SABATON - The Great War

July 19, 2019, a month ago

(Nuclear Blast)

Nick Balazs

Rating: 8.5

review heavy metal sabaton

SABATON - The Great War

Sabaton has enjoyed a meteoric rise in the ranks of popularity since their 2012 opus Carolus Rex as the Swedes have marketed themselves tremendously and keep adding new fans to the Sabaton army. Since the magnificent Carolus Rex, musically Sabaton has fired out solid, but ultimately unremarkable records with 2014’s Heroes and 2017’s The Last Stand. Timing has seemed to align perfectly with November 2018 being the 100 year anniversary since the end of World War I and what better way to recognize this distinction than with an album detailing the event. The Great War digs Sabaton out of the trenches of mediocrity and into the fields of greatness.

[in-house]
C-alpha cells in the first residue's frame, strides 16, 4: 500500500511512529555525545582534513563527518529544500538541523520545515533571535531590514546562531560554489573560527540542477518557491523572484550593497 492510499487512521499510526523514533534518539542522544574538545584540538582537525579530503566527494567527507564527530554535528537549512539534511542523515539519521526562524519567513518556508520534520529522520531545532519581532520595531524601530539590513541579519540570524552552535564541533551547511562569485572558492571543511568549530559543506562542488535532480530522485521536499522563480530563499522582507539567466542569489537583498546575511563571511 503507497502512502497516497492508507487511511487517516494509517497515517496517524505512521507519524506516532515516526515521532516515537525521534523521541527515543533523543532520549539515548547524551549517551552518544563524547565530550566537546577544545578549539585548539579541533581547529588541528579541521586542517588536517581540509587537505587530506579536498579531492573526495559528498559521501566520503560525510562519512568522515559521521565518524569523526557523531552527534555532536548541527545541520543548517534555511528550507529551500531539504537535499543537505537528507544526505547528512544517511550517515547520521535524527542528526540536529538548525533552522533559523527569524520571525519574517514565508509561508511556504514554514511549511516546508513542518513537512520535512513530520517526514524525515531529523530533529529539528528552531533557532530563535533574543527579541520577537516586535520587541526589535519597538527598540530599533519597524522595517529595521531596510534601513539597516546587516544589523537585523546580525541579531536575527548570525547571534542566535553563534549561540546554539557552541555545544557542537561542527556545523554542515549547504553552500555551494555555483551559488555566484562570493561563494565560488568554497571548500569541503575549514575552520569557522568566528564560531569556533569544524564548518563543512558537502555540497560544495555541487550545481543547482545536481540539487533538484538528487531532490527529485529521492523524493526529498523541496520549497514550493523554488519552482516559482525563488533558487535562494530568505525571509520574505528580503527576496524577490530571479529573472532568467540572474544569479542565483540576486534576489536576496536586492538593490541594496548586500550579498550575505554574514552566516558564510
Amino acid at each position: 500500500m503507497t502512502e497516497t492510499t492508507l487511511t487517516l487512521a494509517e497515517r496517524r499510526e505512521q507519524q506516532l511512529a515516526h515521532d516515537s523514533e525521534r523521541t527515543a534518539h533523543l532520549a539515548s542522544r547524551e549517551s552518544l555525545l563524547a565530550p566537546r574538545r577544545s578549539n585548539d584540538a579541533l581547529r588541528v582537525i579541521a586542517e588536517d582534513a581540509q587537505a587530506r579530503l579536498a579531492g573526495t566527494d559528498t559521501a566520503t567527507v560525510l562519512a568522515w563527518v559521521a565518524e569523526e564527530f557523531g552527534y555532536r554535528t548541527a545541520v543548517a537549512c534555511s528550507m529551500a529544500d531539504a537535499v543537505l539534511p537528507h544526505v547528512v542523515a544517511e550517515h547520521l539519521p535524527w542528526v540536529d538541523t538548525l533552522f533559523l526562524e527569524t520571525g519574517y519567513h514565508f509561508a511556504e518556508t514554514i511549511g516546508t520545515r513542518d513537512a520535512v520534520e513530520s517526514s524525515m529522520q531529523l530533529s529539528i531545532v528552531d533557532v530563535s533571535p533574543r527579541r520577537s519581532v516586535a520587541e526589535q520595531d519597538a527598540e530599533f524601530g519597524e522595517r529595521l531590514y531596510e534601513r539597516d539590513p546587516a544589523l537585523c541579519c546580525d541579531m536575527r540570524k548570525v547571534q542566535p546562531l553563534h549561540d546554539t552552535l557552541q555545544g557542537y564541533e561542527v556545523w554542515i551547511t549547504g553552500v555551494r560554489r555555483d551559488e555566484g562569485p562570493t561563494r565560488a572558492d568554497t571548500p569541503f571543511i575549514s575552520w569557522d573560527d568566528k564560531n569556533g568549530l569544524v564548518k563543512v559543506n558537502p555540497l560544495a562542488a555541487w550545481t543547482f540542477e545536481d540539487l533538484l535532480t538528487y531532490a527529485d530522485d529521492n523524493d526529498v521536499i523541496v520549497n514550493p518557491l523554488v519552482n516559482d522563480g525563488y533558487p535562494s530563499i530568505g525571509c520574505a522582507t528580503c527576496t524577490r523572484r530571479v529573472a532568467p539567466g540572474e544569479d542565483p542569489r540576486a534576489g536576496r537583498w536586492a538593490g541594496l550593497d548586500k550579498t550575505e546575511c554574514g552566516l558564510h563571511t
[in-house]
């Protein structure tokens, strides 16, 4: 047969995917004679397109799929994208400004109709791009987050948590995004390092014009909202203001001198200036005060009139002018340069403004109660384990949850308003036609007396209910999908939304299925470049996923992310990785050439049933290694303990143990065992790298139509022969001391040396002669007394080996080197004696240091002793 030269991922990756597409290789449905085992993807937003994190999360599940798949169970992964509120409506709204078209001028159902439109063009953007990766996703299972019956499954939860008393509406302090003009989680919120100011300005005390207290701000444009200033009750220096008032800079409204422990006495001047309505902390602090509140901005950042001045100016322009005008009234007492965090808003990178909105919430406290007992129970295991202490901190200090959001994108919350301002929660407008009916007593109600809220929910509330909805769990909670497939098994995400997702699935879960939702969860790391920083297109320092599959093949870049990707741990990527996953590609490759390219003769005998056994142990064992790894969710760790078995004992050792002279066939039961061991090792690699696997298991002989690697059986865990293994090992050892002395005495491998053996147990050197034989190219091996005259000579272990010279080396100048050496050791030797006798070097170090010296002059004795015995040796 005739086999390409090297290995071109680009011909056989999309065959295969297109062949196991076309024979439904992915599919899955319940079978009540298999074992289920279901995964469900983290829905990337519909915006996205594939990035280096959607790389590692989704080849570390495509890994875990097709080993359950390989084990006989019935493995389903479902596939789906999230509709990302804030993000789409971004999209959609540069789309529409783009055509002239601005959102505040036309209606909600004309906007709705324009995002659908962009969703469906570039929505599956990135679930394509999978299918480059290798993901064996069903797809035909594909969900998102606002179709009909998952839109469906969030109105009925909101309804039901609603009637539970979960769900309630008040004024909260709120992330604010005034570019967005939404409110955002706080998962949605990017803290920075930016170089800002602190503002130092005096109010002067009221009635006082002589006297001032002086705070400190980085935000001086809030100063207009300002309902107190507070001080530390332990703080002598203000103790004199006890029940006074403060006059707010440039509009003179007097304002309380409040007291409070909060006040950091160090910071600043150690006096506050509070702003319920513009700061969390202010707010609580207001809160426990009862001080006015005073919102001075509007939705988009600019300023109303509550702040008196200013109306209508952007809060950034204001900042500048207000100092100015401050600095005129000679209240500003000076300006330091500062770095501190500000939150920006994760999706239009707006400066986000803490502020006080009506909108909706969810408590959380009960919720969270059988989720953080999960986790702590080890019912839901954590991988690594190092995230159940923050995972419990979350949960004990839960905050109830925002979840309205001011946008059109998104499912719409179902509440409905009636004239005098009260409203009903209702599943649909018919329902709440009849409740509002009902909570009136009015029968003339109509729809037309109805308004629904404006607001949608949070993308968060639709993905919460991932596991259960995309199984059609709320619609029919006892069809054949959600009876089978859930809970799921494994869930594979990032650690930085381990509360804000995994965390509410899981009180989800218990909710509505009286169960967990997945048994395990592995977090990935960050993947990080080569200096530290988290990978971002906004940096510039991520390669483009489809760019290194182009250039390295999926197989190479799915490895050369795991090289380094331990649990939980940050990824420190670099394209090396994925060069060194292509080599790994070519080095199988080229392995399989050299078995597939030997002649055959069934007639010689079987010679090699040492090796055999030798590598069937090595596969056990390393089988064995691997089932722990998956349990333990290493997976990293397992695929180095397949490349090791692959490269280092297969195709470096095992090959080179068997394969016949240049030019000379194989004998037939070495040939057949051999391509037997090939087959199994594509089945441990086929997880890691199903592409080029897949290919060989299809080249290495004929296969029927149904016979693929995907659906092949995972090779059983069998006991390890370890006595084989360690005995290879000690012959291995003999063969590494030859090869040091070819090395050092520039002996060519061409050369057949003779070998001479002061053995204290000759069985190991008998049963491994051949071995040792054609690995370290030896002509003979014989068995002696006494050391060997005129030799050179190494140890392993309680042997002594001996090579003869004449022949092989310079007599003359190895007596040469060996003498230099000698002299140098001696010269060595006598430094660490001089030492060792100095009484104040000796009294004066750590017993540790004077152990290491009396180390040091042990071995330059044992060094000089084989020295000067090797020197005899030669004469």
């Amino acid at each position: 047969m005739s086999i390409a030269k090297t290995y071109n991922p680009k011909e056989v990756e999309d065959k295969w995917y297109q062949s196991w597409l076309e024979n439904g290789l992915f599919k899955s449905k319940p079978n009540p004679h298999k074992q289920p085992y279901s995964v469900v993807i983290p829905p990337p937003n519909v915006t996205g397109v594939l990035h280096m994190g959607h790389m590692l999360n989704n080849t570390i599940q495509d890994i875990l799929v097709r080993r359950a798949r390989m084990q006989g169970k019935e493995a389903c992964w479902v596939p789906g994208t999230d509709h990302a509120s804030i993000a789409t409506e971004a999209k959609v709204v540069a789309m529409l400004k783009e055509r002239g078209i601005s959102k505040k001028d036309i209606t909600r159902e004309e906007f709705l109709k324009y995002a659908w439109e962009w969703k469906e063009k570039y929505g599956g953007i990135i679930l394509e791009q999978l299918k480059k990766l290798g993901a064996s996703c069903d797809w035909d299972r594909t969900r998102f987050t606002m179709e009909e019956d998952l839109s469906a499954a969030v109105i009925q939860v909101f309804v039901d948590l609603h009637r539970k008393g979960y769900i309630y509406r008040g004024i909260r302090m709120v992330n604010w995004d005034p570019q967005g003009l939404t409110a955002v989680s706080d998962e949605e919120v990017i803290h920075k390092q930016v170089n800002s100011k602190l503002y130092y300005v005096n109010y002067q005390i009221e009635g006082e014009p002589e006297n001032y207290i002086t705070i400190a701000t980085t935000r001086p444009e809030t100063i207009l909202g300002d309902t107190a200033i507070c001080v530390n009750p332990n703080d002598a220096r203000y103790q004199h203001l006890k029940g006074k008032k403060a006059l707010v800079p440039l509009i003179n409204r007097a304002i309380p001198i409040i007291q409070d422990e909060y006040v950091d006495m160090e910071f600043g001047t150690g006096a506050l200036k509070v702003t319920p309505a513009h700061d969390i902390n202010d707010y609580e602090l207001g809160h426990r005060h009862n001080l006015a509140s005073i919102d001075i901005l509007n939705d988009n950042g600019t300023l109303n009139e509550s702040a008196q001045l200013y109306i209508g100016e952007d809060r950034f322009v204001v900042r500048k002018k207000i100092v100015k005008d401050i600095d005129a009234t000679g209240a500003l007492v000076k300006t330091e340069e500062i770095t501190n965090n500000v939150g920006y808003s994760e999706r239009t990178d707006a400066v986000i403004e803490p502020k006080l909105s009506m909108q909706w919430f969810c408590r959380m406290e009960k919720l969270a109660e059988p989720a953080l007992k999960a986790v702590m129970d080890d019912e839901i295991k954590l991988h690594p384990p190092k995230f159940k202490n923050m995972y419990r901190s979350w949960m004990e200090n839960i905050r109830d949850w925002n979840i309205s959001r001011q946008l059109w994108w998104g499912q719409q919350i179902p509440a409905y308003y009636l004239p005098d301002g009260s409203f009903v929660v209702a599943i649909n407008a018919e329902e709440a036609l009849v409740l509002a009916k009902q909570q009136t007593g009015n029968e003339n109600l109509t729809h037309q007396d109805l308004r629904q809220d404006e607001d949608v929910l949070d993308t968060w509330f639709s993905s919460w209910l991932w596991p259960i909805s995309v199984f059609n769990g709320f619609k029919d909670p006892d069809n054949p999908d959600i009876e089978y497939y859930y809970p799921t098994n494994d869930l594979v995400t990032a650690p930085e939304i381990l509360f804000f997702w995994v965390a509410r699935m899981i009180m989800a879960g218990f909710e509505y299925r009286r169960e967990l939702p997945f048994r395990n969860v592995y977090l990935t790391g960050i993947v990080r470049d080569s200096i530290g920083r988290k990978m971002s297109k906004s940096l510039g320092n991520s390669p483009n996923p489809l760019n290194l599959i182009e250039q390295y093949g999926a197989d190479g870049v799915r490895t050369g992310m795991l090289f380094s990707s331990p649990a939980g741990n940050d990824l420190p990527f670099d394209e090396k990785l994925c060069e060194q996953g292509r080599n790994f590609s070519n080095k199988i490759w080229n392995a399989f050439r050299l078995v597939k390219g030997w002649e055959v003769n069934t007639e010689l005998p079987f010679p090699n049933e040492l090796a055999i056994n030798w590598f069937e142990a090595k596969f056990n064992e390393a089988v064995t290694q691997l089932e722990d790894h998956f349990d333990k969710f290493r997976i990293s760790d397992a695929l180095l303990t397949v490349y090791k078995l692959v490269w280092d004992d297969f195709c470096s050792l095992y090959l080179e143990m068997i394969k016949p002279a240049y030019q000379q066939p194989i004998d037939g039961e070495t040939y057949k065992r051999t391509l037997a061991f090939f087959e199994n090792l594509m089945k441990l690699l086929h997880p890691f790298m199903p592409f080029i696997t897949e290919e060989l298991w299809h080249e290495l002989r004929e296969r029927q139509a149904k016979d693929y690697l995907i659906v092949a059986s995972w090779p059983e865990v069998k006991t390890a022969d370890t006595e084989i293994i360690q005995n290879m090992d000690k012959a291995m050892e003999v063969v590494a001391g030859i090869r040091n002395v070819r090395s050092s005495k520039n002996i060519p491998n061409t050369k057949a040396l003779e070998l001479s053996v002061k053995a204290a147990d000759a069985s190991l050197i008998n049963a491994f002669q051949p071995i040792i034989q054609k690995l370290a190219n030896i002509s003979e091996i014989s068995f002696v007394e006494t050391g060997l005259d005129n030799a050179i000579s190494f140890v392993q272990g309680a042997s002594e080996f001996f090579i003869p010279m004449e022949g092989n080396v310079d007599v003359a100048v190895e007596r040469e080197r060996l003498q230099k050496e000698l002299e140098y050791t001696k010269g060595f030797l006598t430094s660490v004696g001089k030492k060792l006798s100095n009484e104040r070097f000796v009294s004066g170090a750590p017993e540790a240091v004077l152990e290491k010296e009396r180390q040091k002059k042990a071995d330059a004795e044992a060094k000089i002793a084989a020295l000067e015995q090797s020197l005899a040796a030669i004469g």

As the Swedes have escalated in status, repetitiveness had started to creep into their music as they were relying on the same tropes and using similar chorus parts and melodies. For the most part, aside from the title track ironically and a couple other instances in “82nd All The Way” and “Devil Dogs”, the heavy metal squadron doesn’t fire the same bullets into the same spaces. Yes they are using the same machinery to get the job done, but these songs stand on their own merits. Joakim Broden serves as the perfect narrator, using his commanding tone to sing these tragedies of the war. The quintet soldiers on with sturdy and catchy odes like “Seven Pillars Of Wisdom” and desperation of “The Attack Of The Dead Men”. A surprising Hammond organ greets “The Red Baron”; a romper that serves as one of the best volleys from The Great War and will surely become a live favorite. The latter half of this campaign, especially the last three salvos might be the greatest this band of heroes has ever created, which is saying a lot. Single “Fields Of Verdun” is one of the best speedsters they have every constructed and the closing two, “The End Of The War To End All Wars” the curveball surprise of “In Flanders Fields” provide a depth of great emotion and melancholy that echoes the horrors that were inflicted on the battlefield. The former features bone-chilling orchestration and epic instrumentation and vocals while the latter is a 2 minute emotional outro done by a choir. An incredibly moving moment to end the proceedings. A strong 38 minutes of music, Sabaton has righted the ship and will make current fans happy and to listeners who have always been dismissive of them: take notice!


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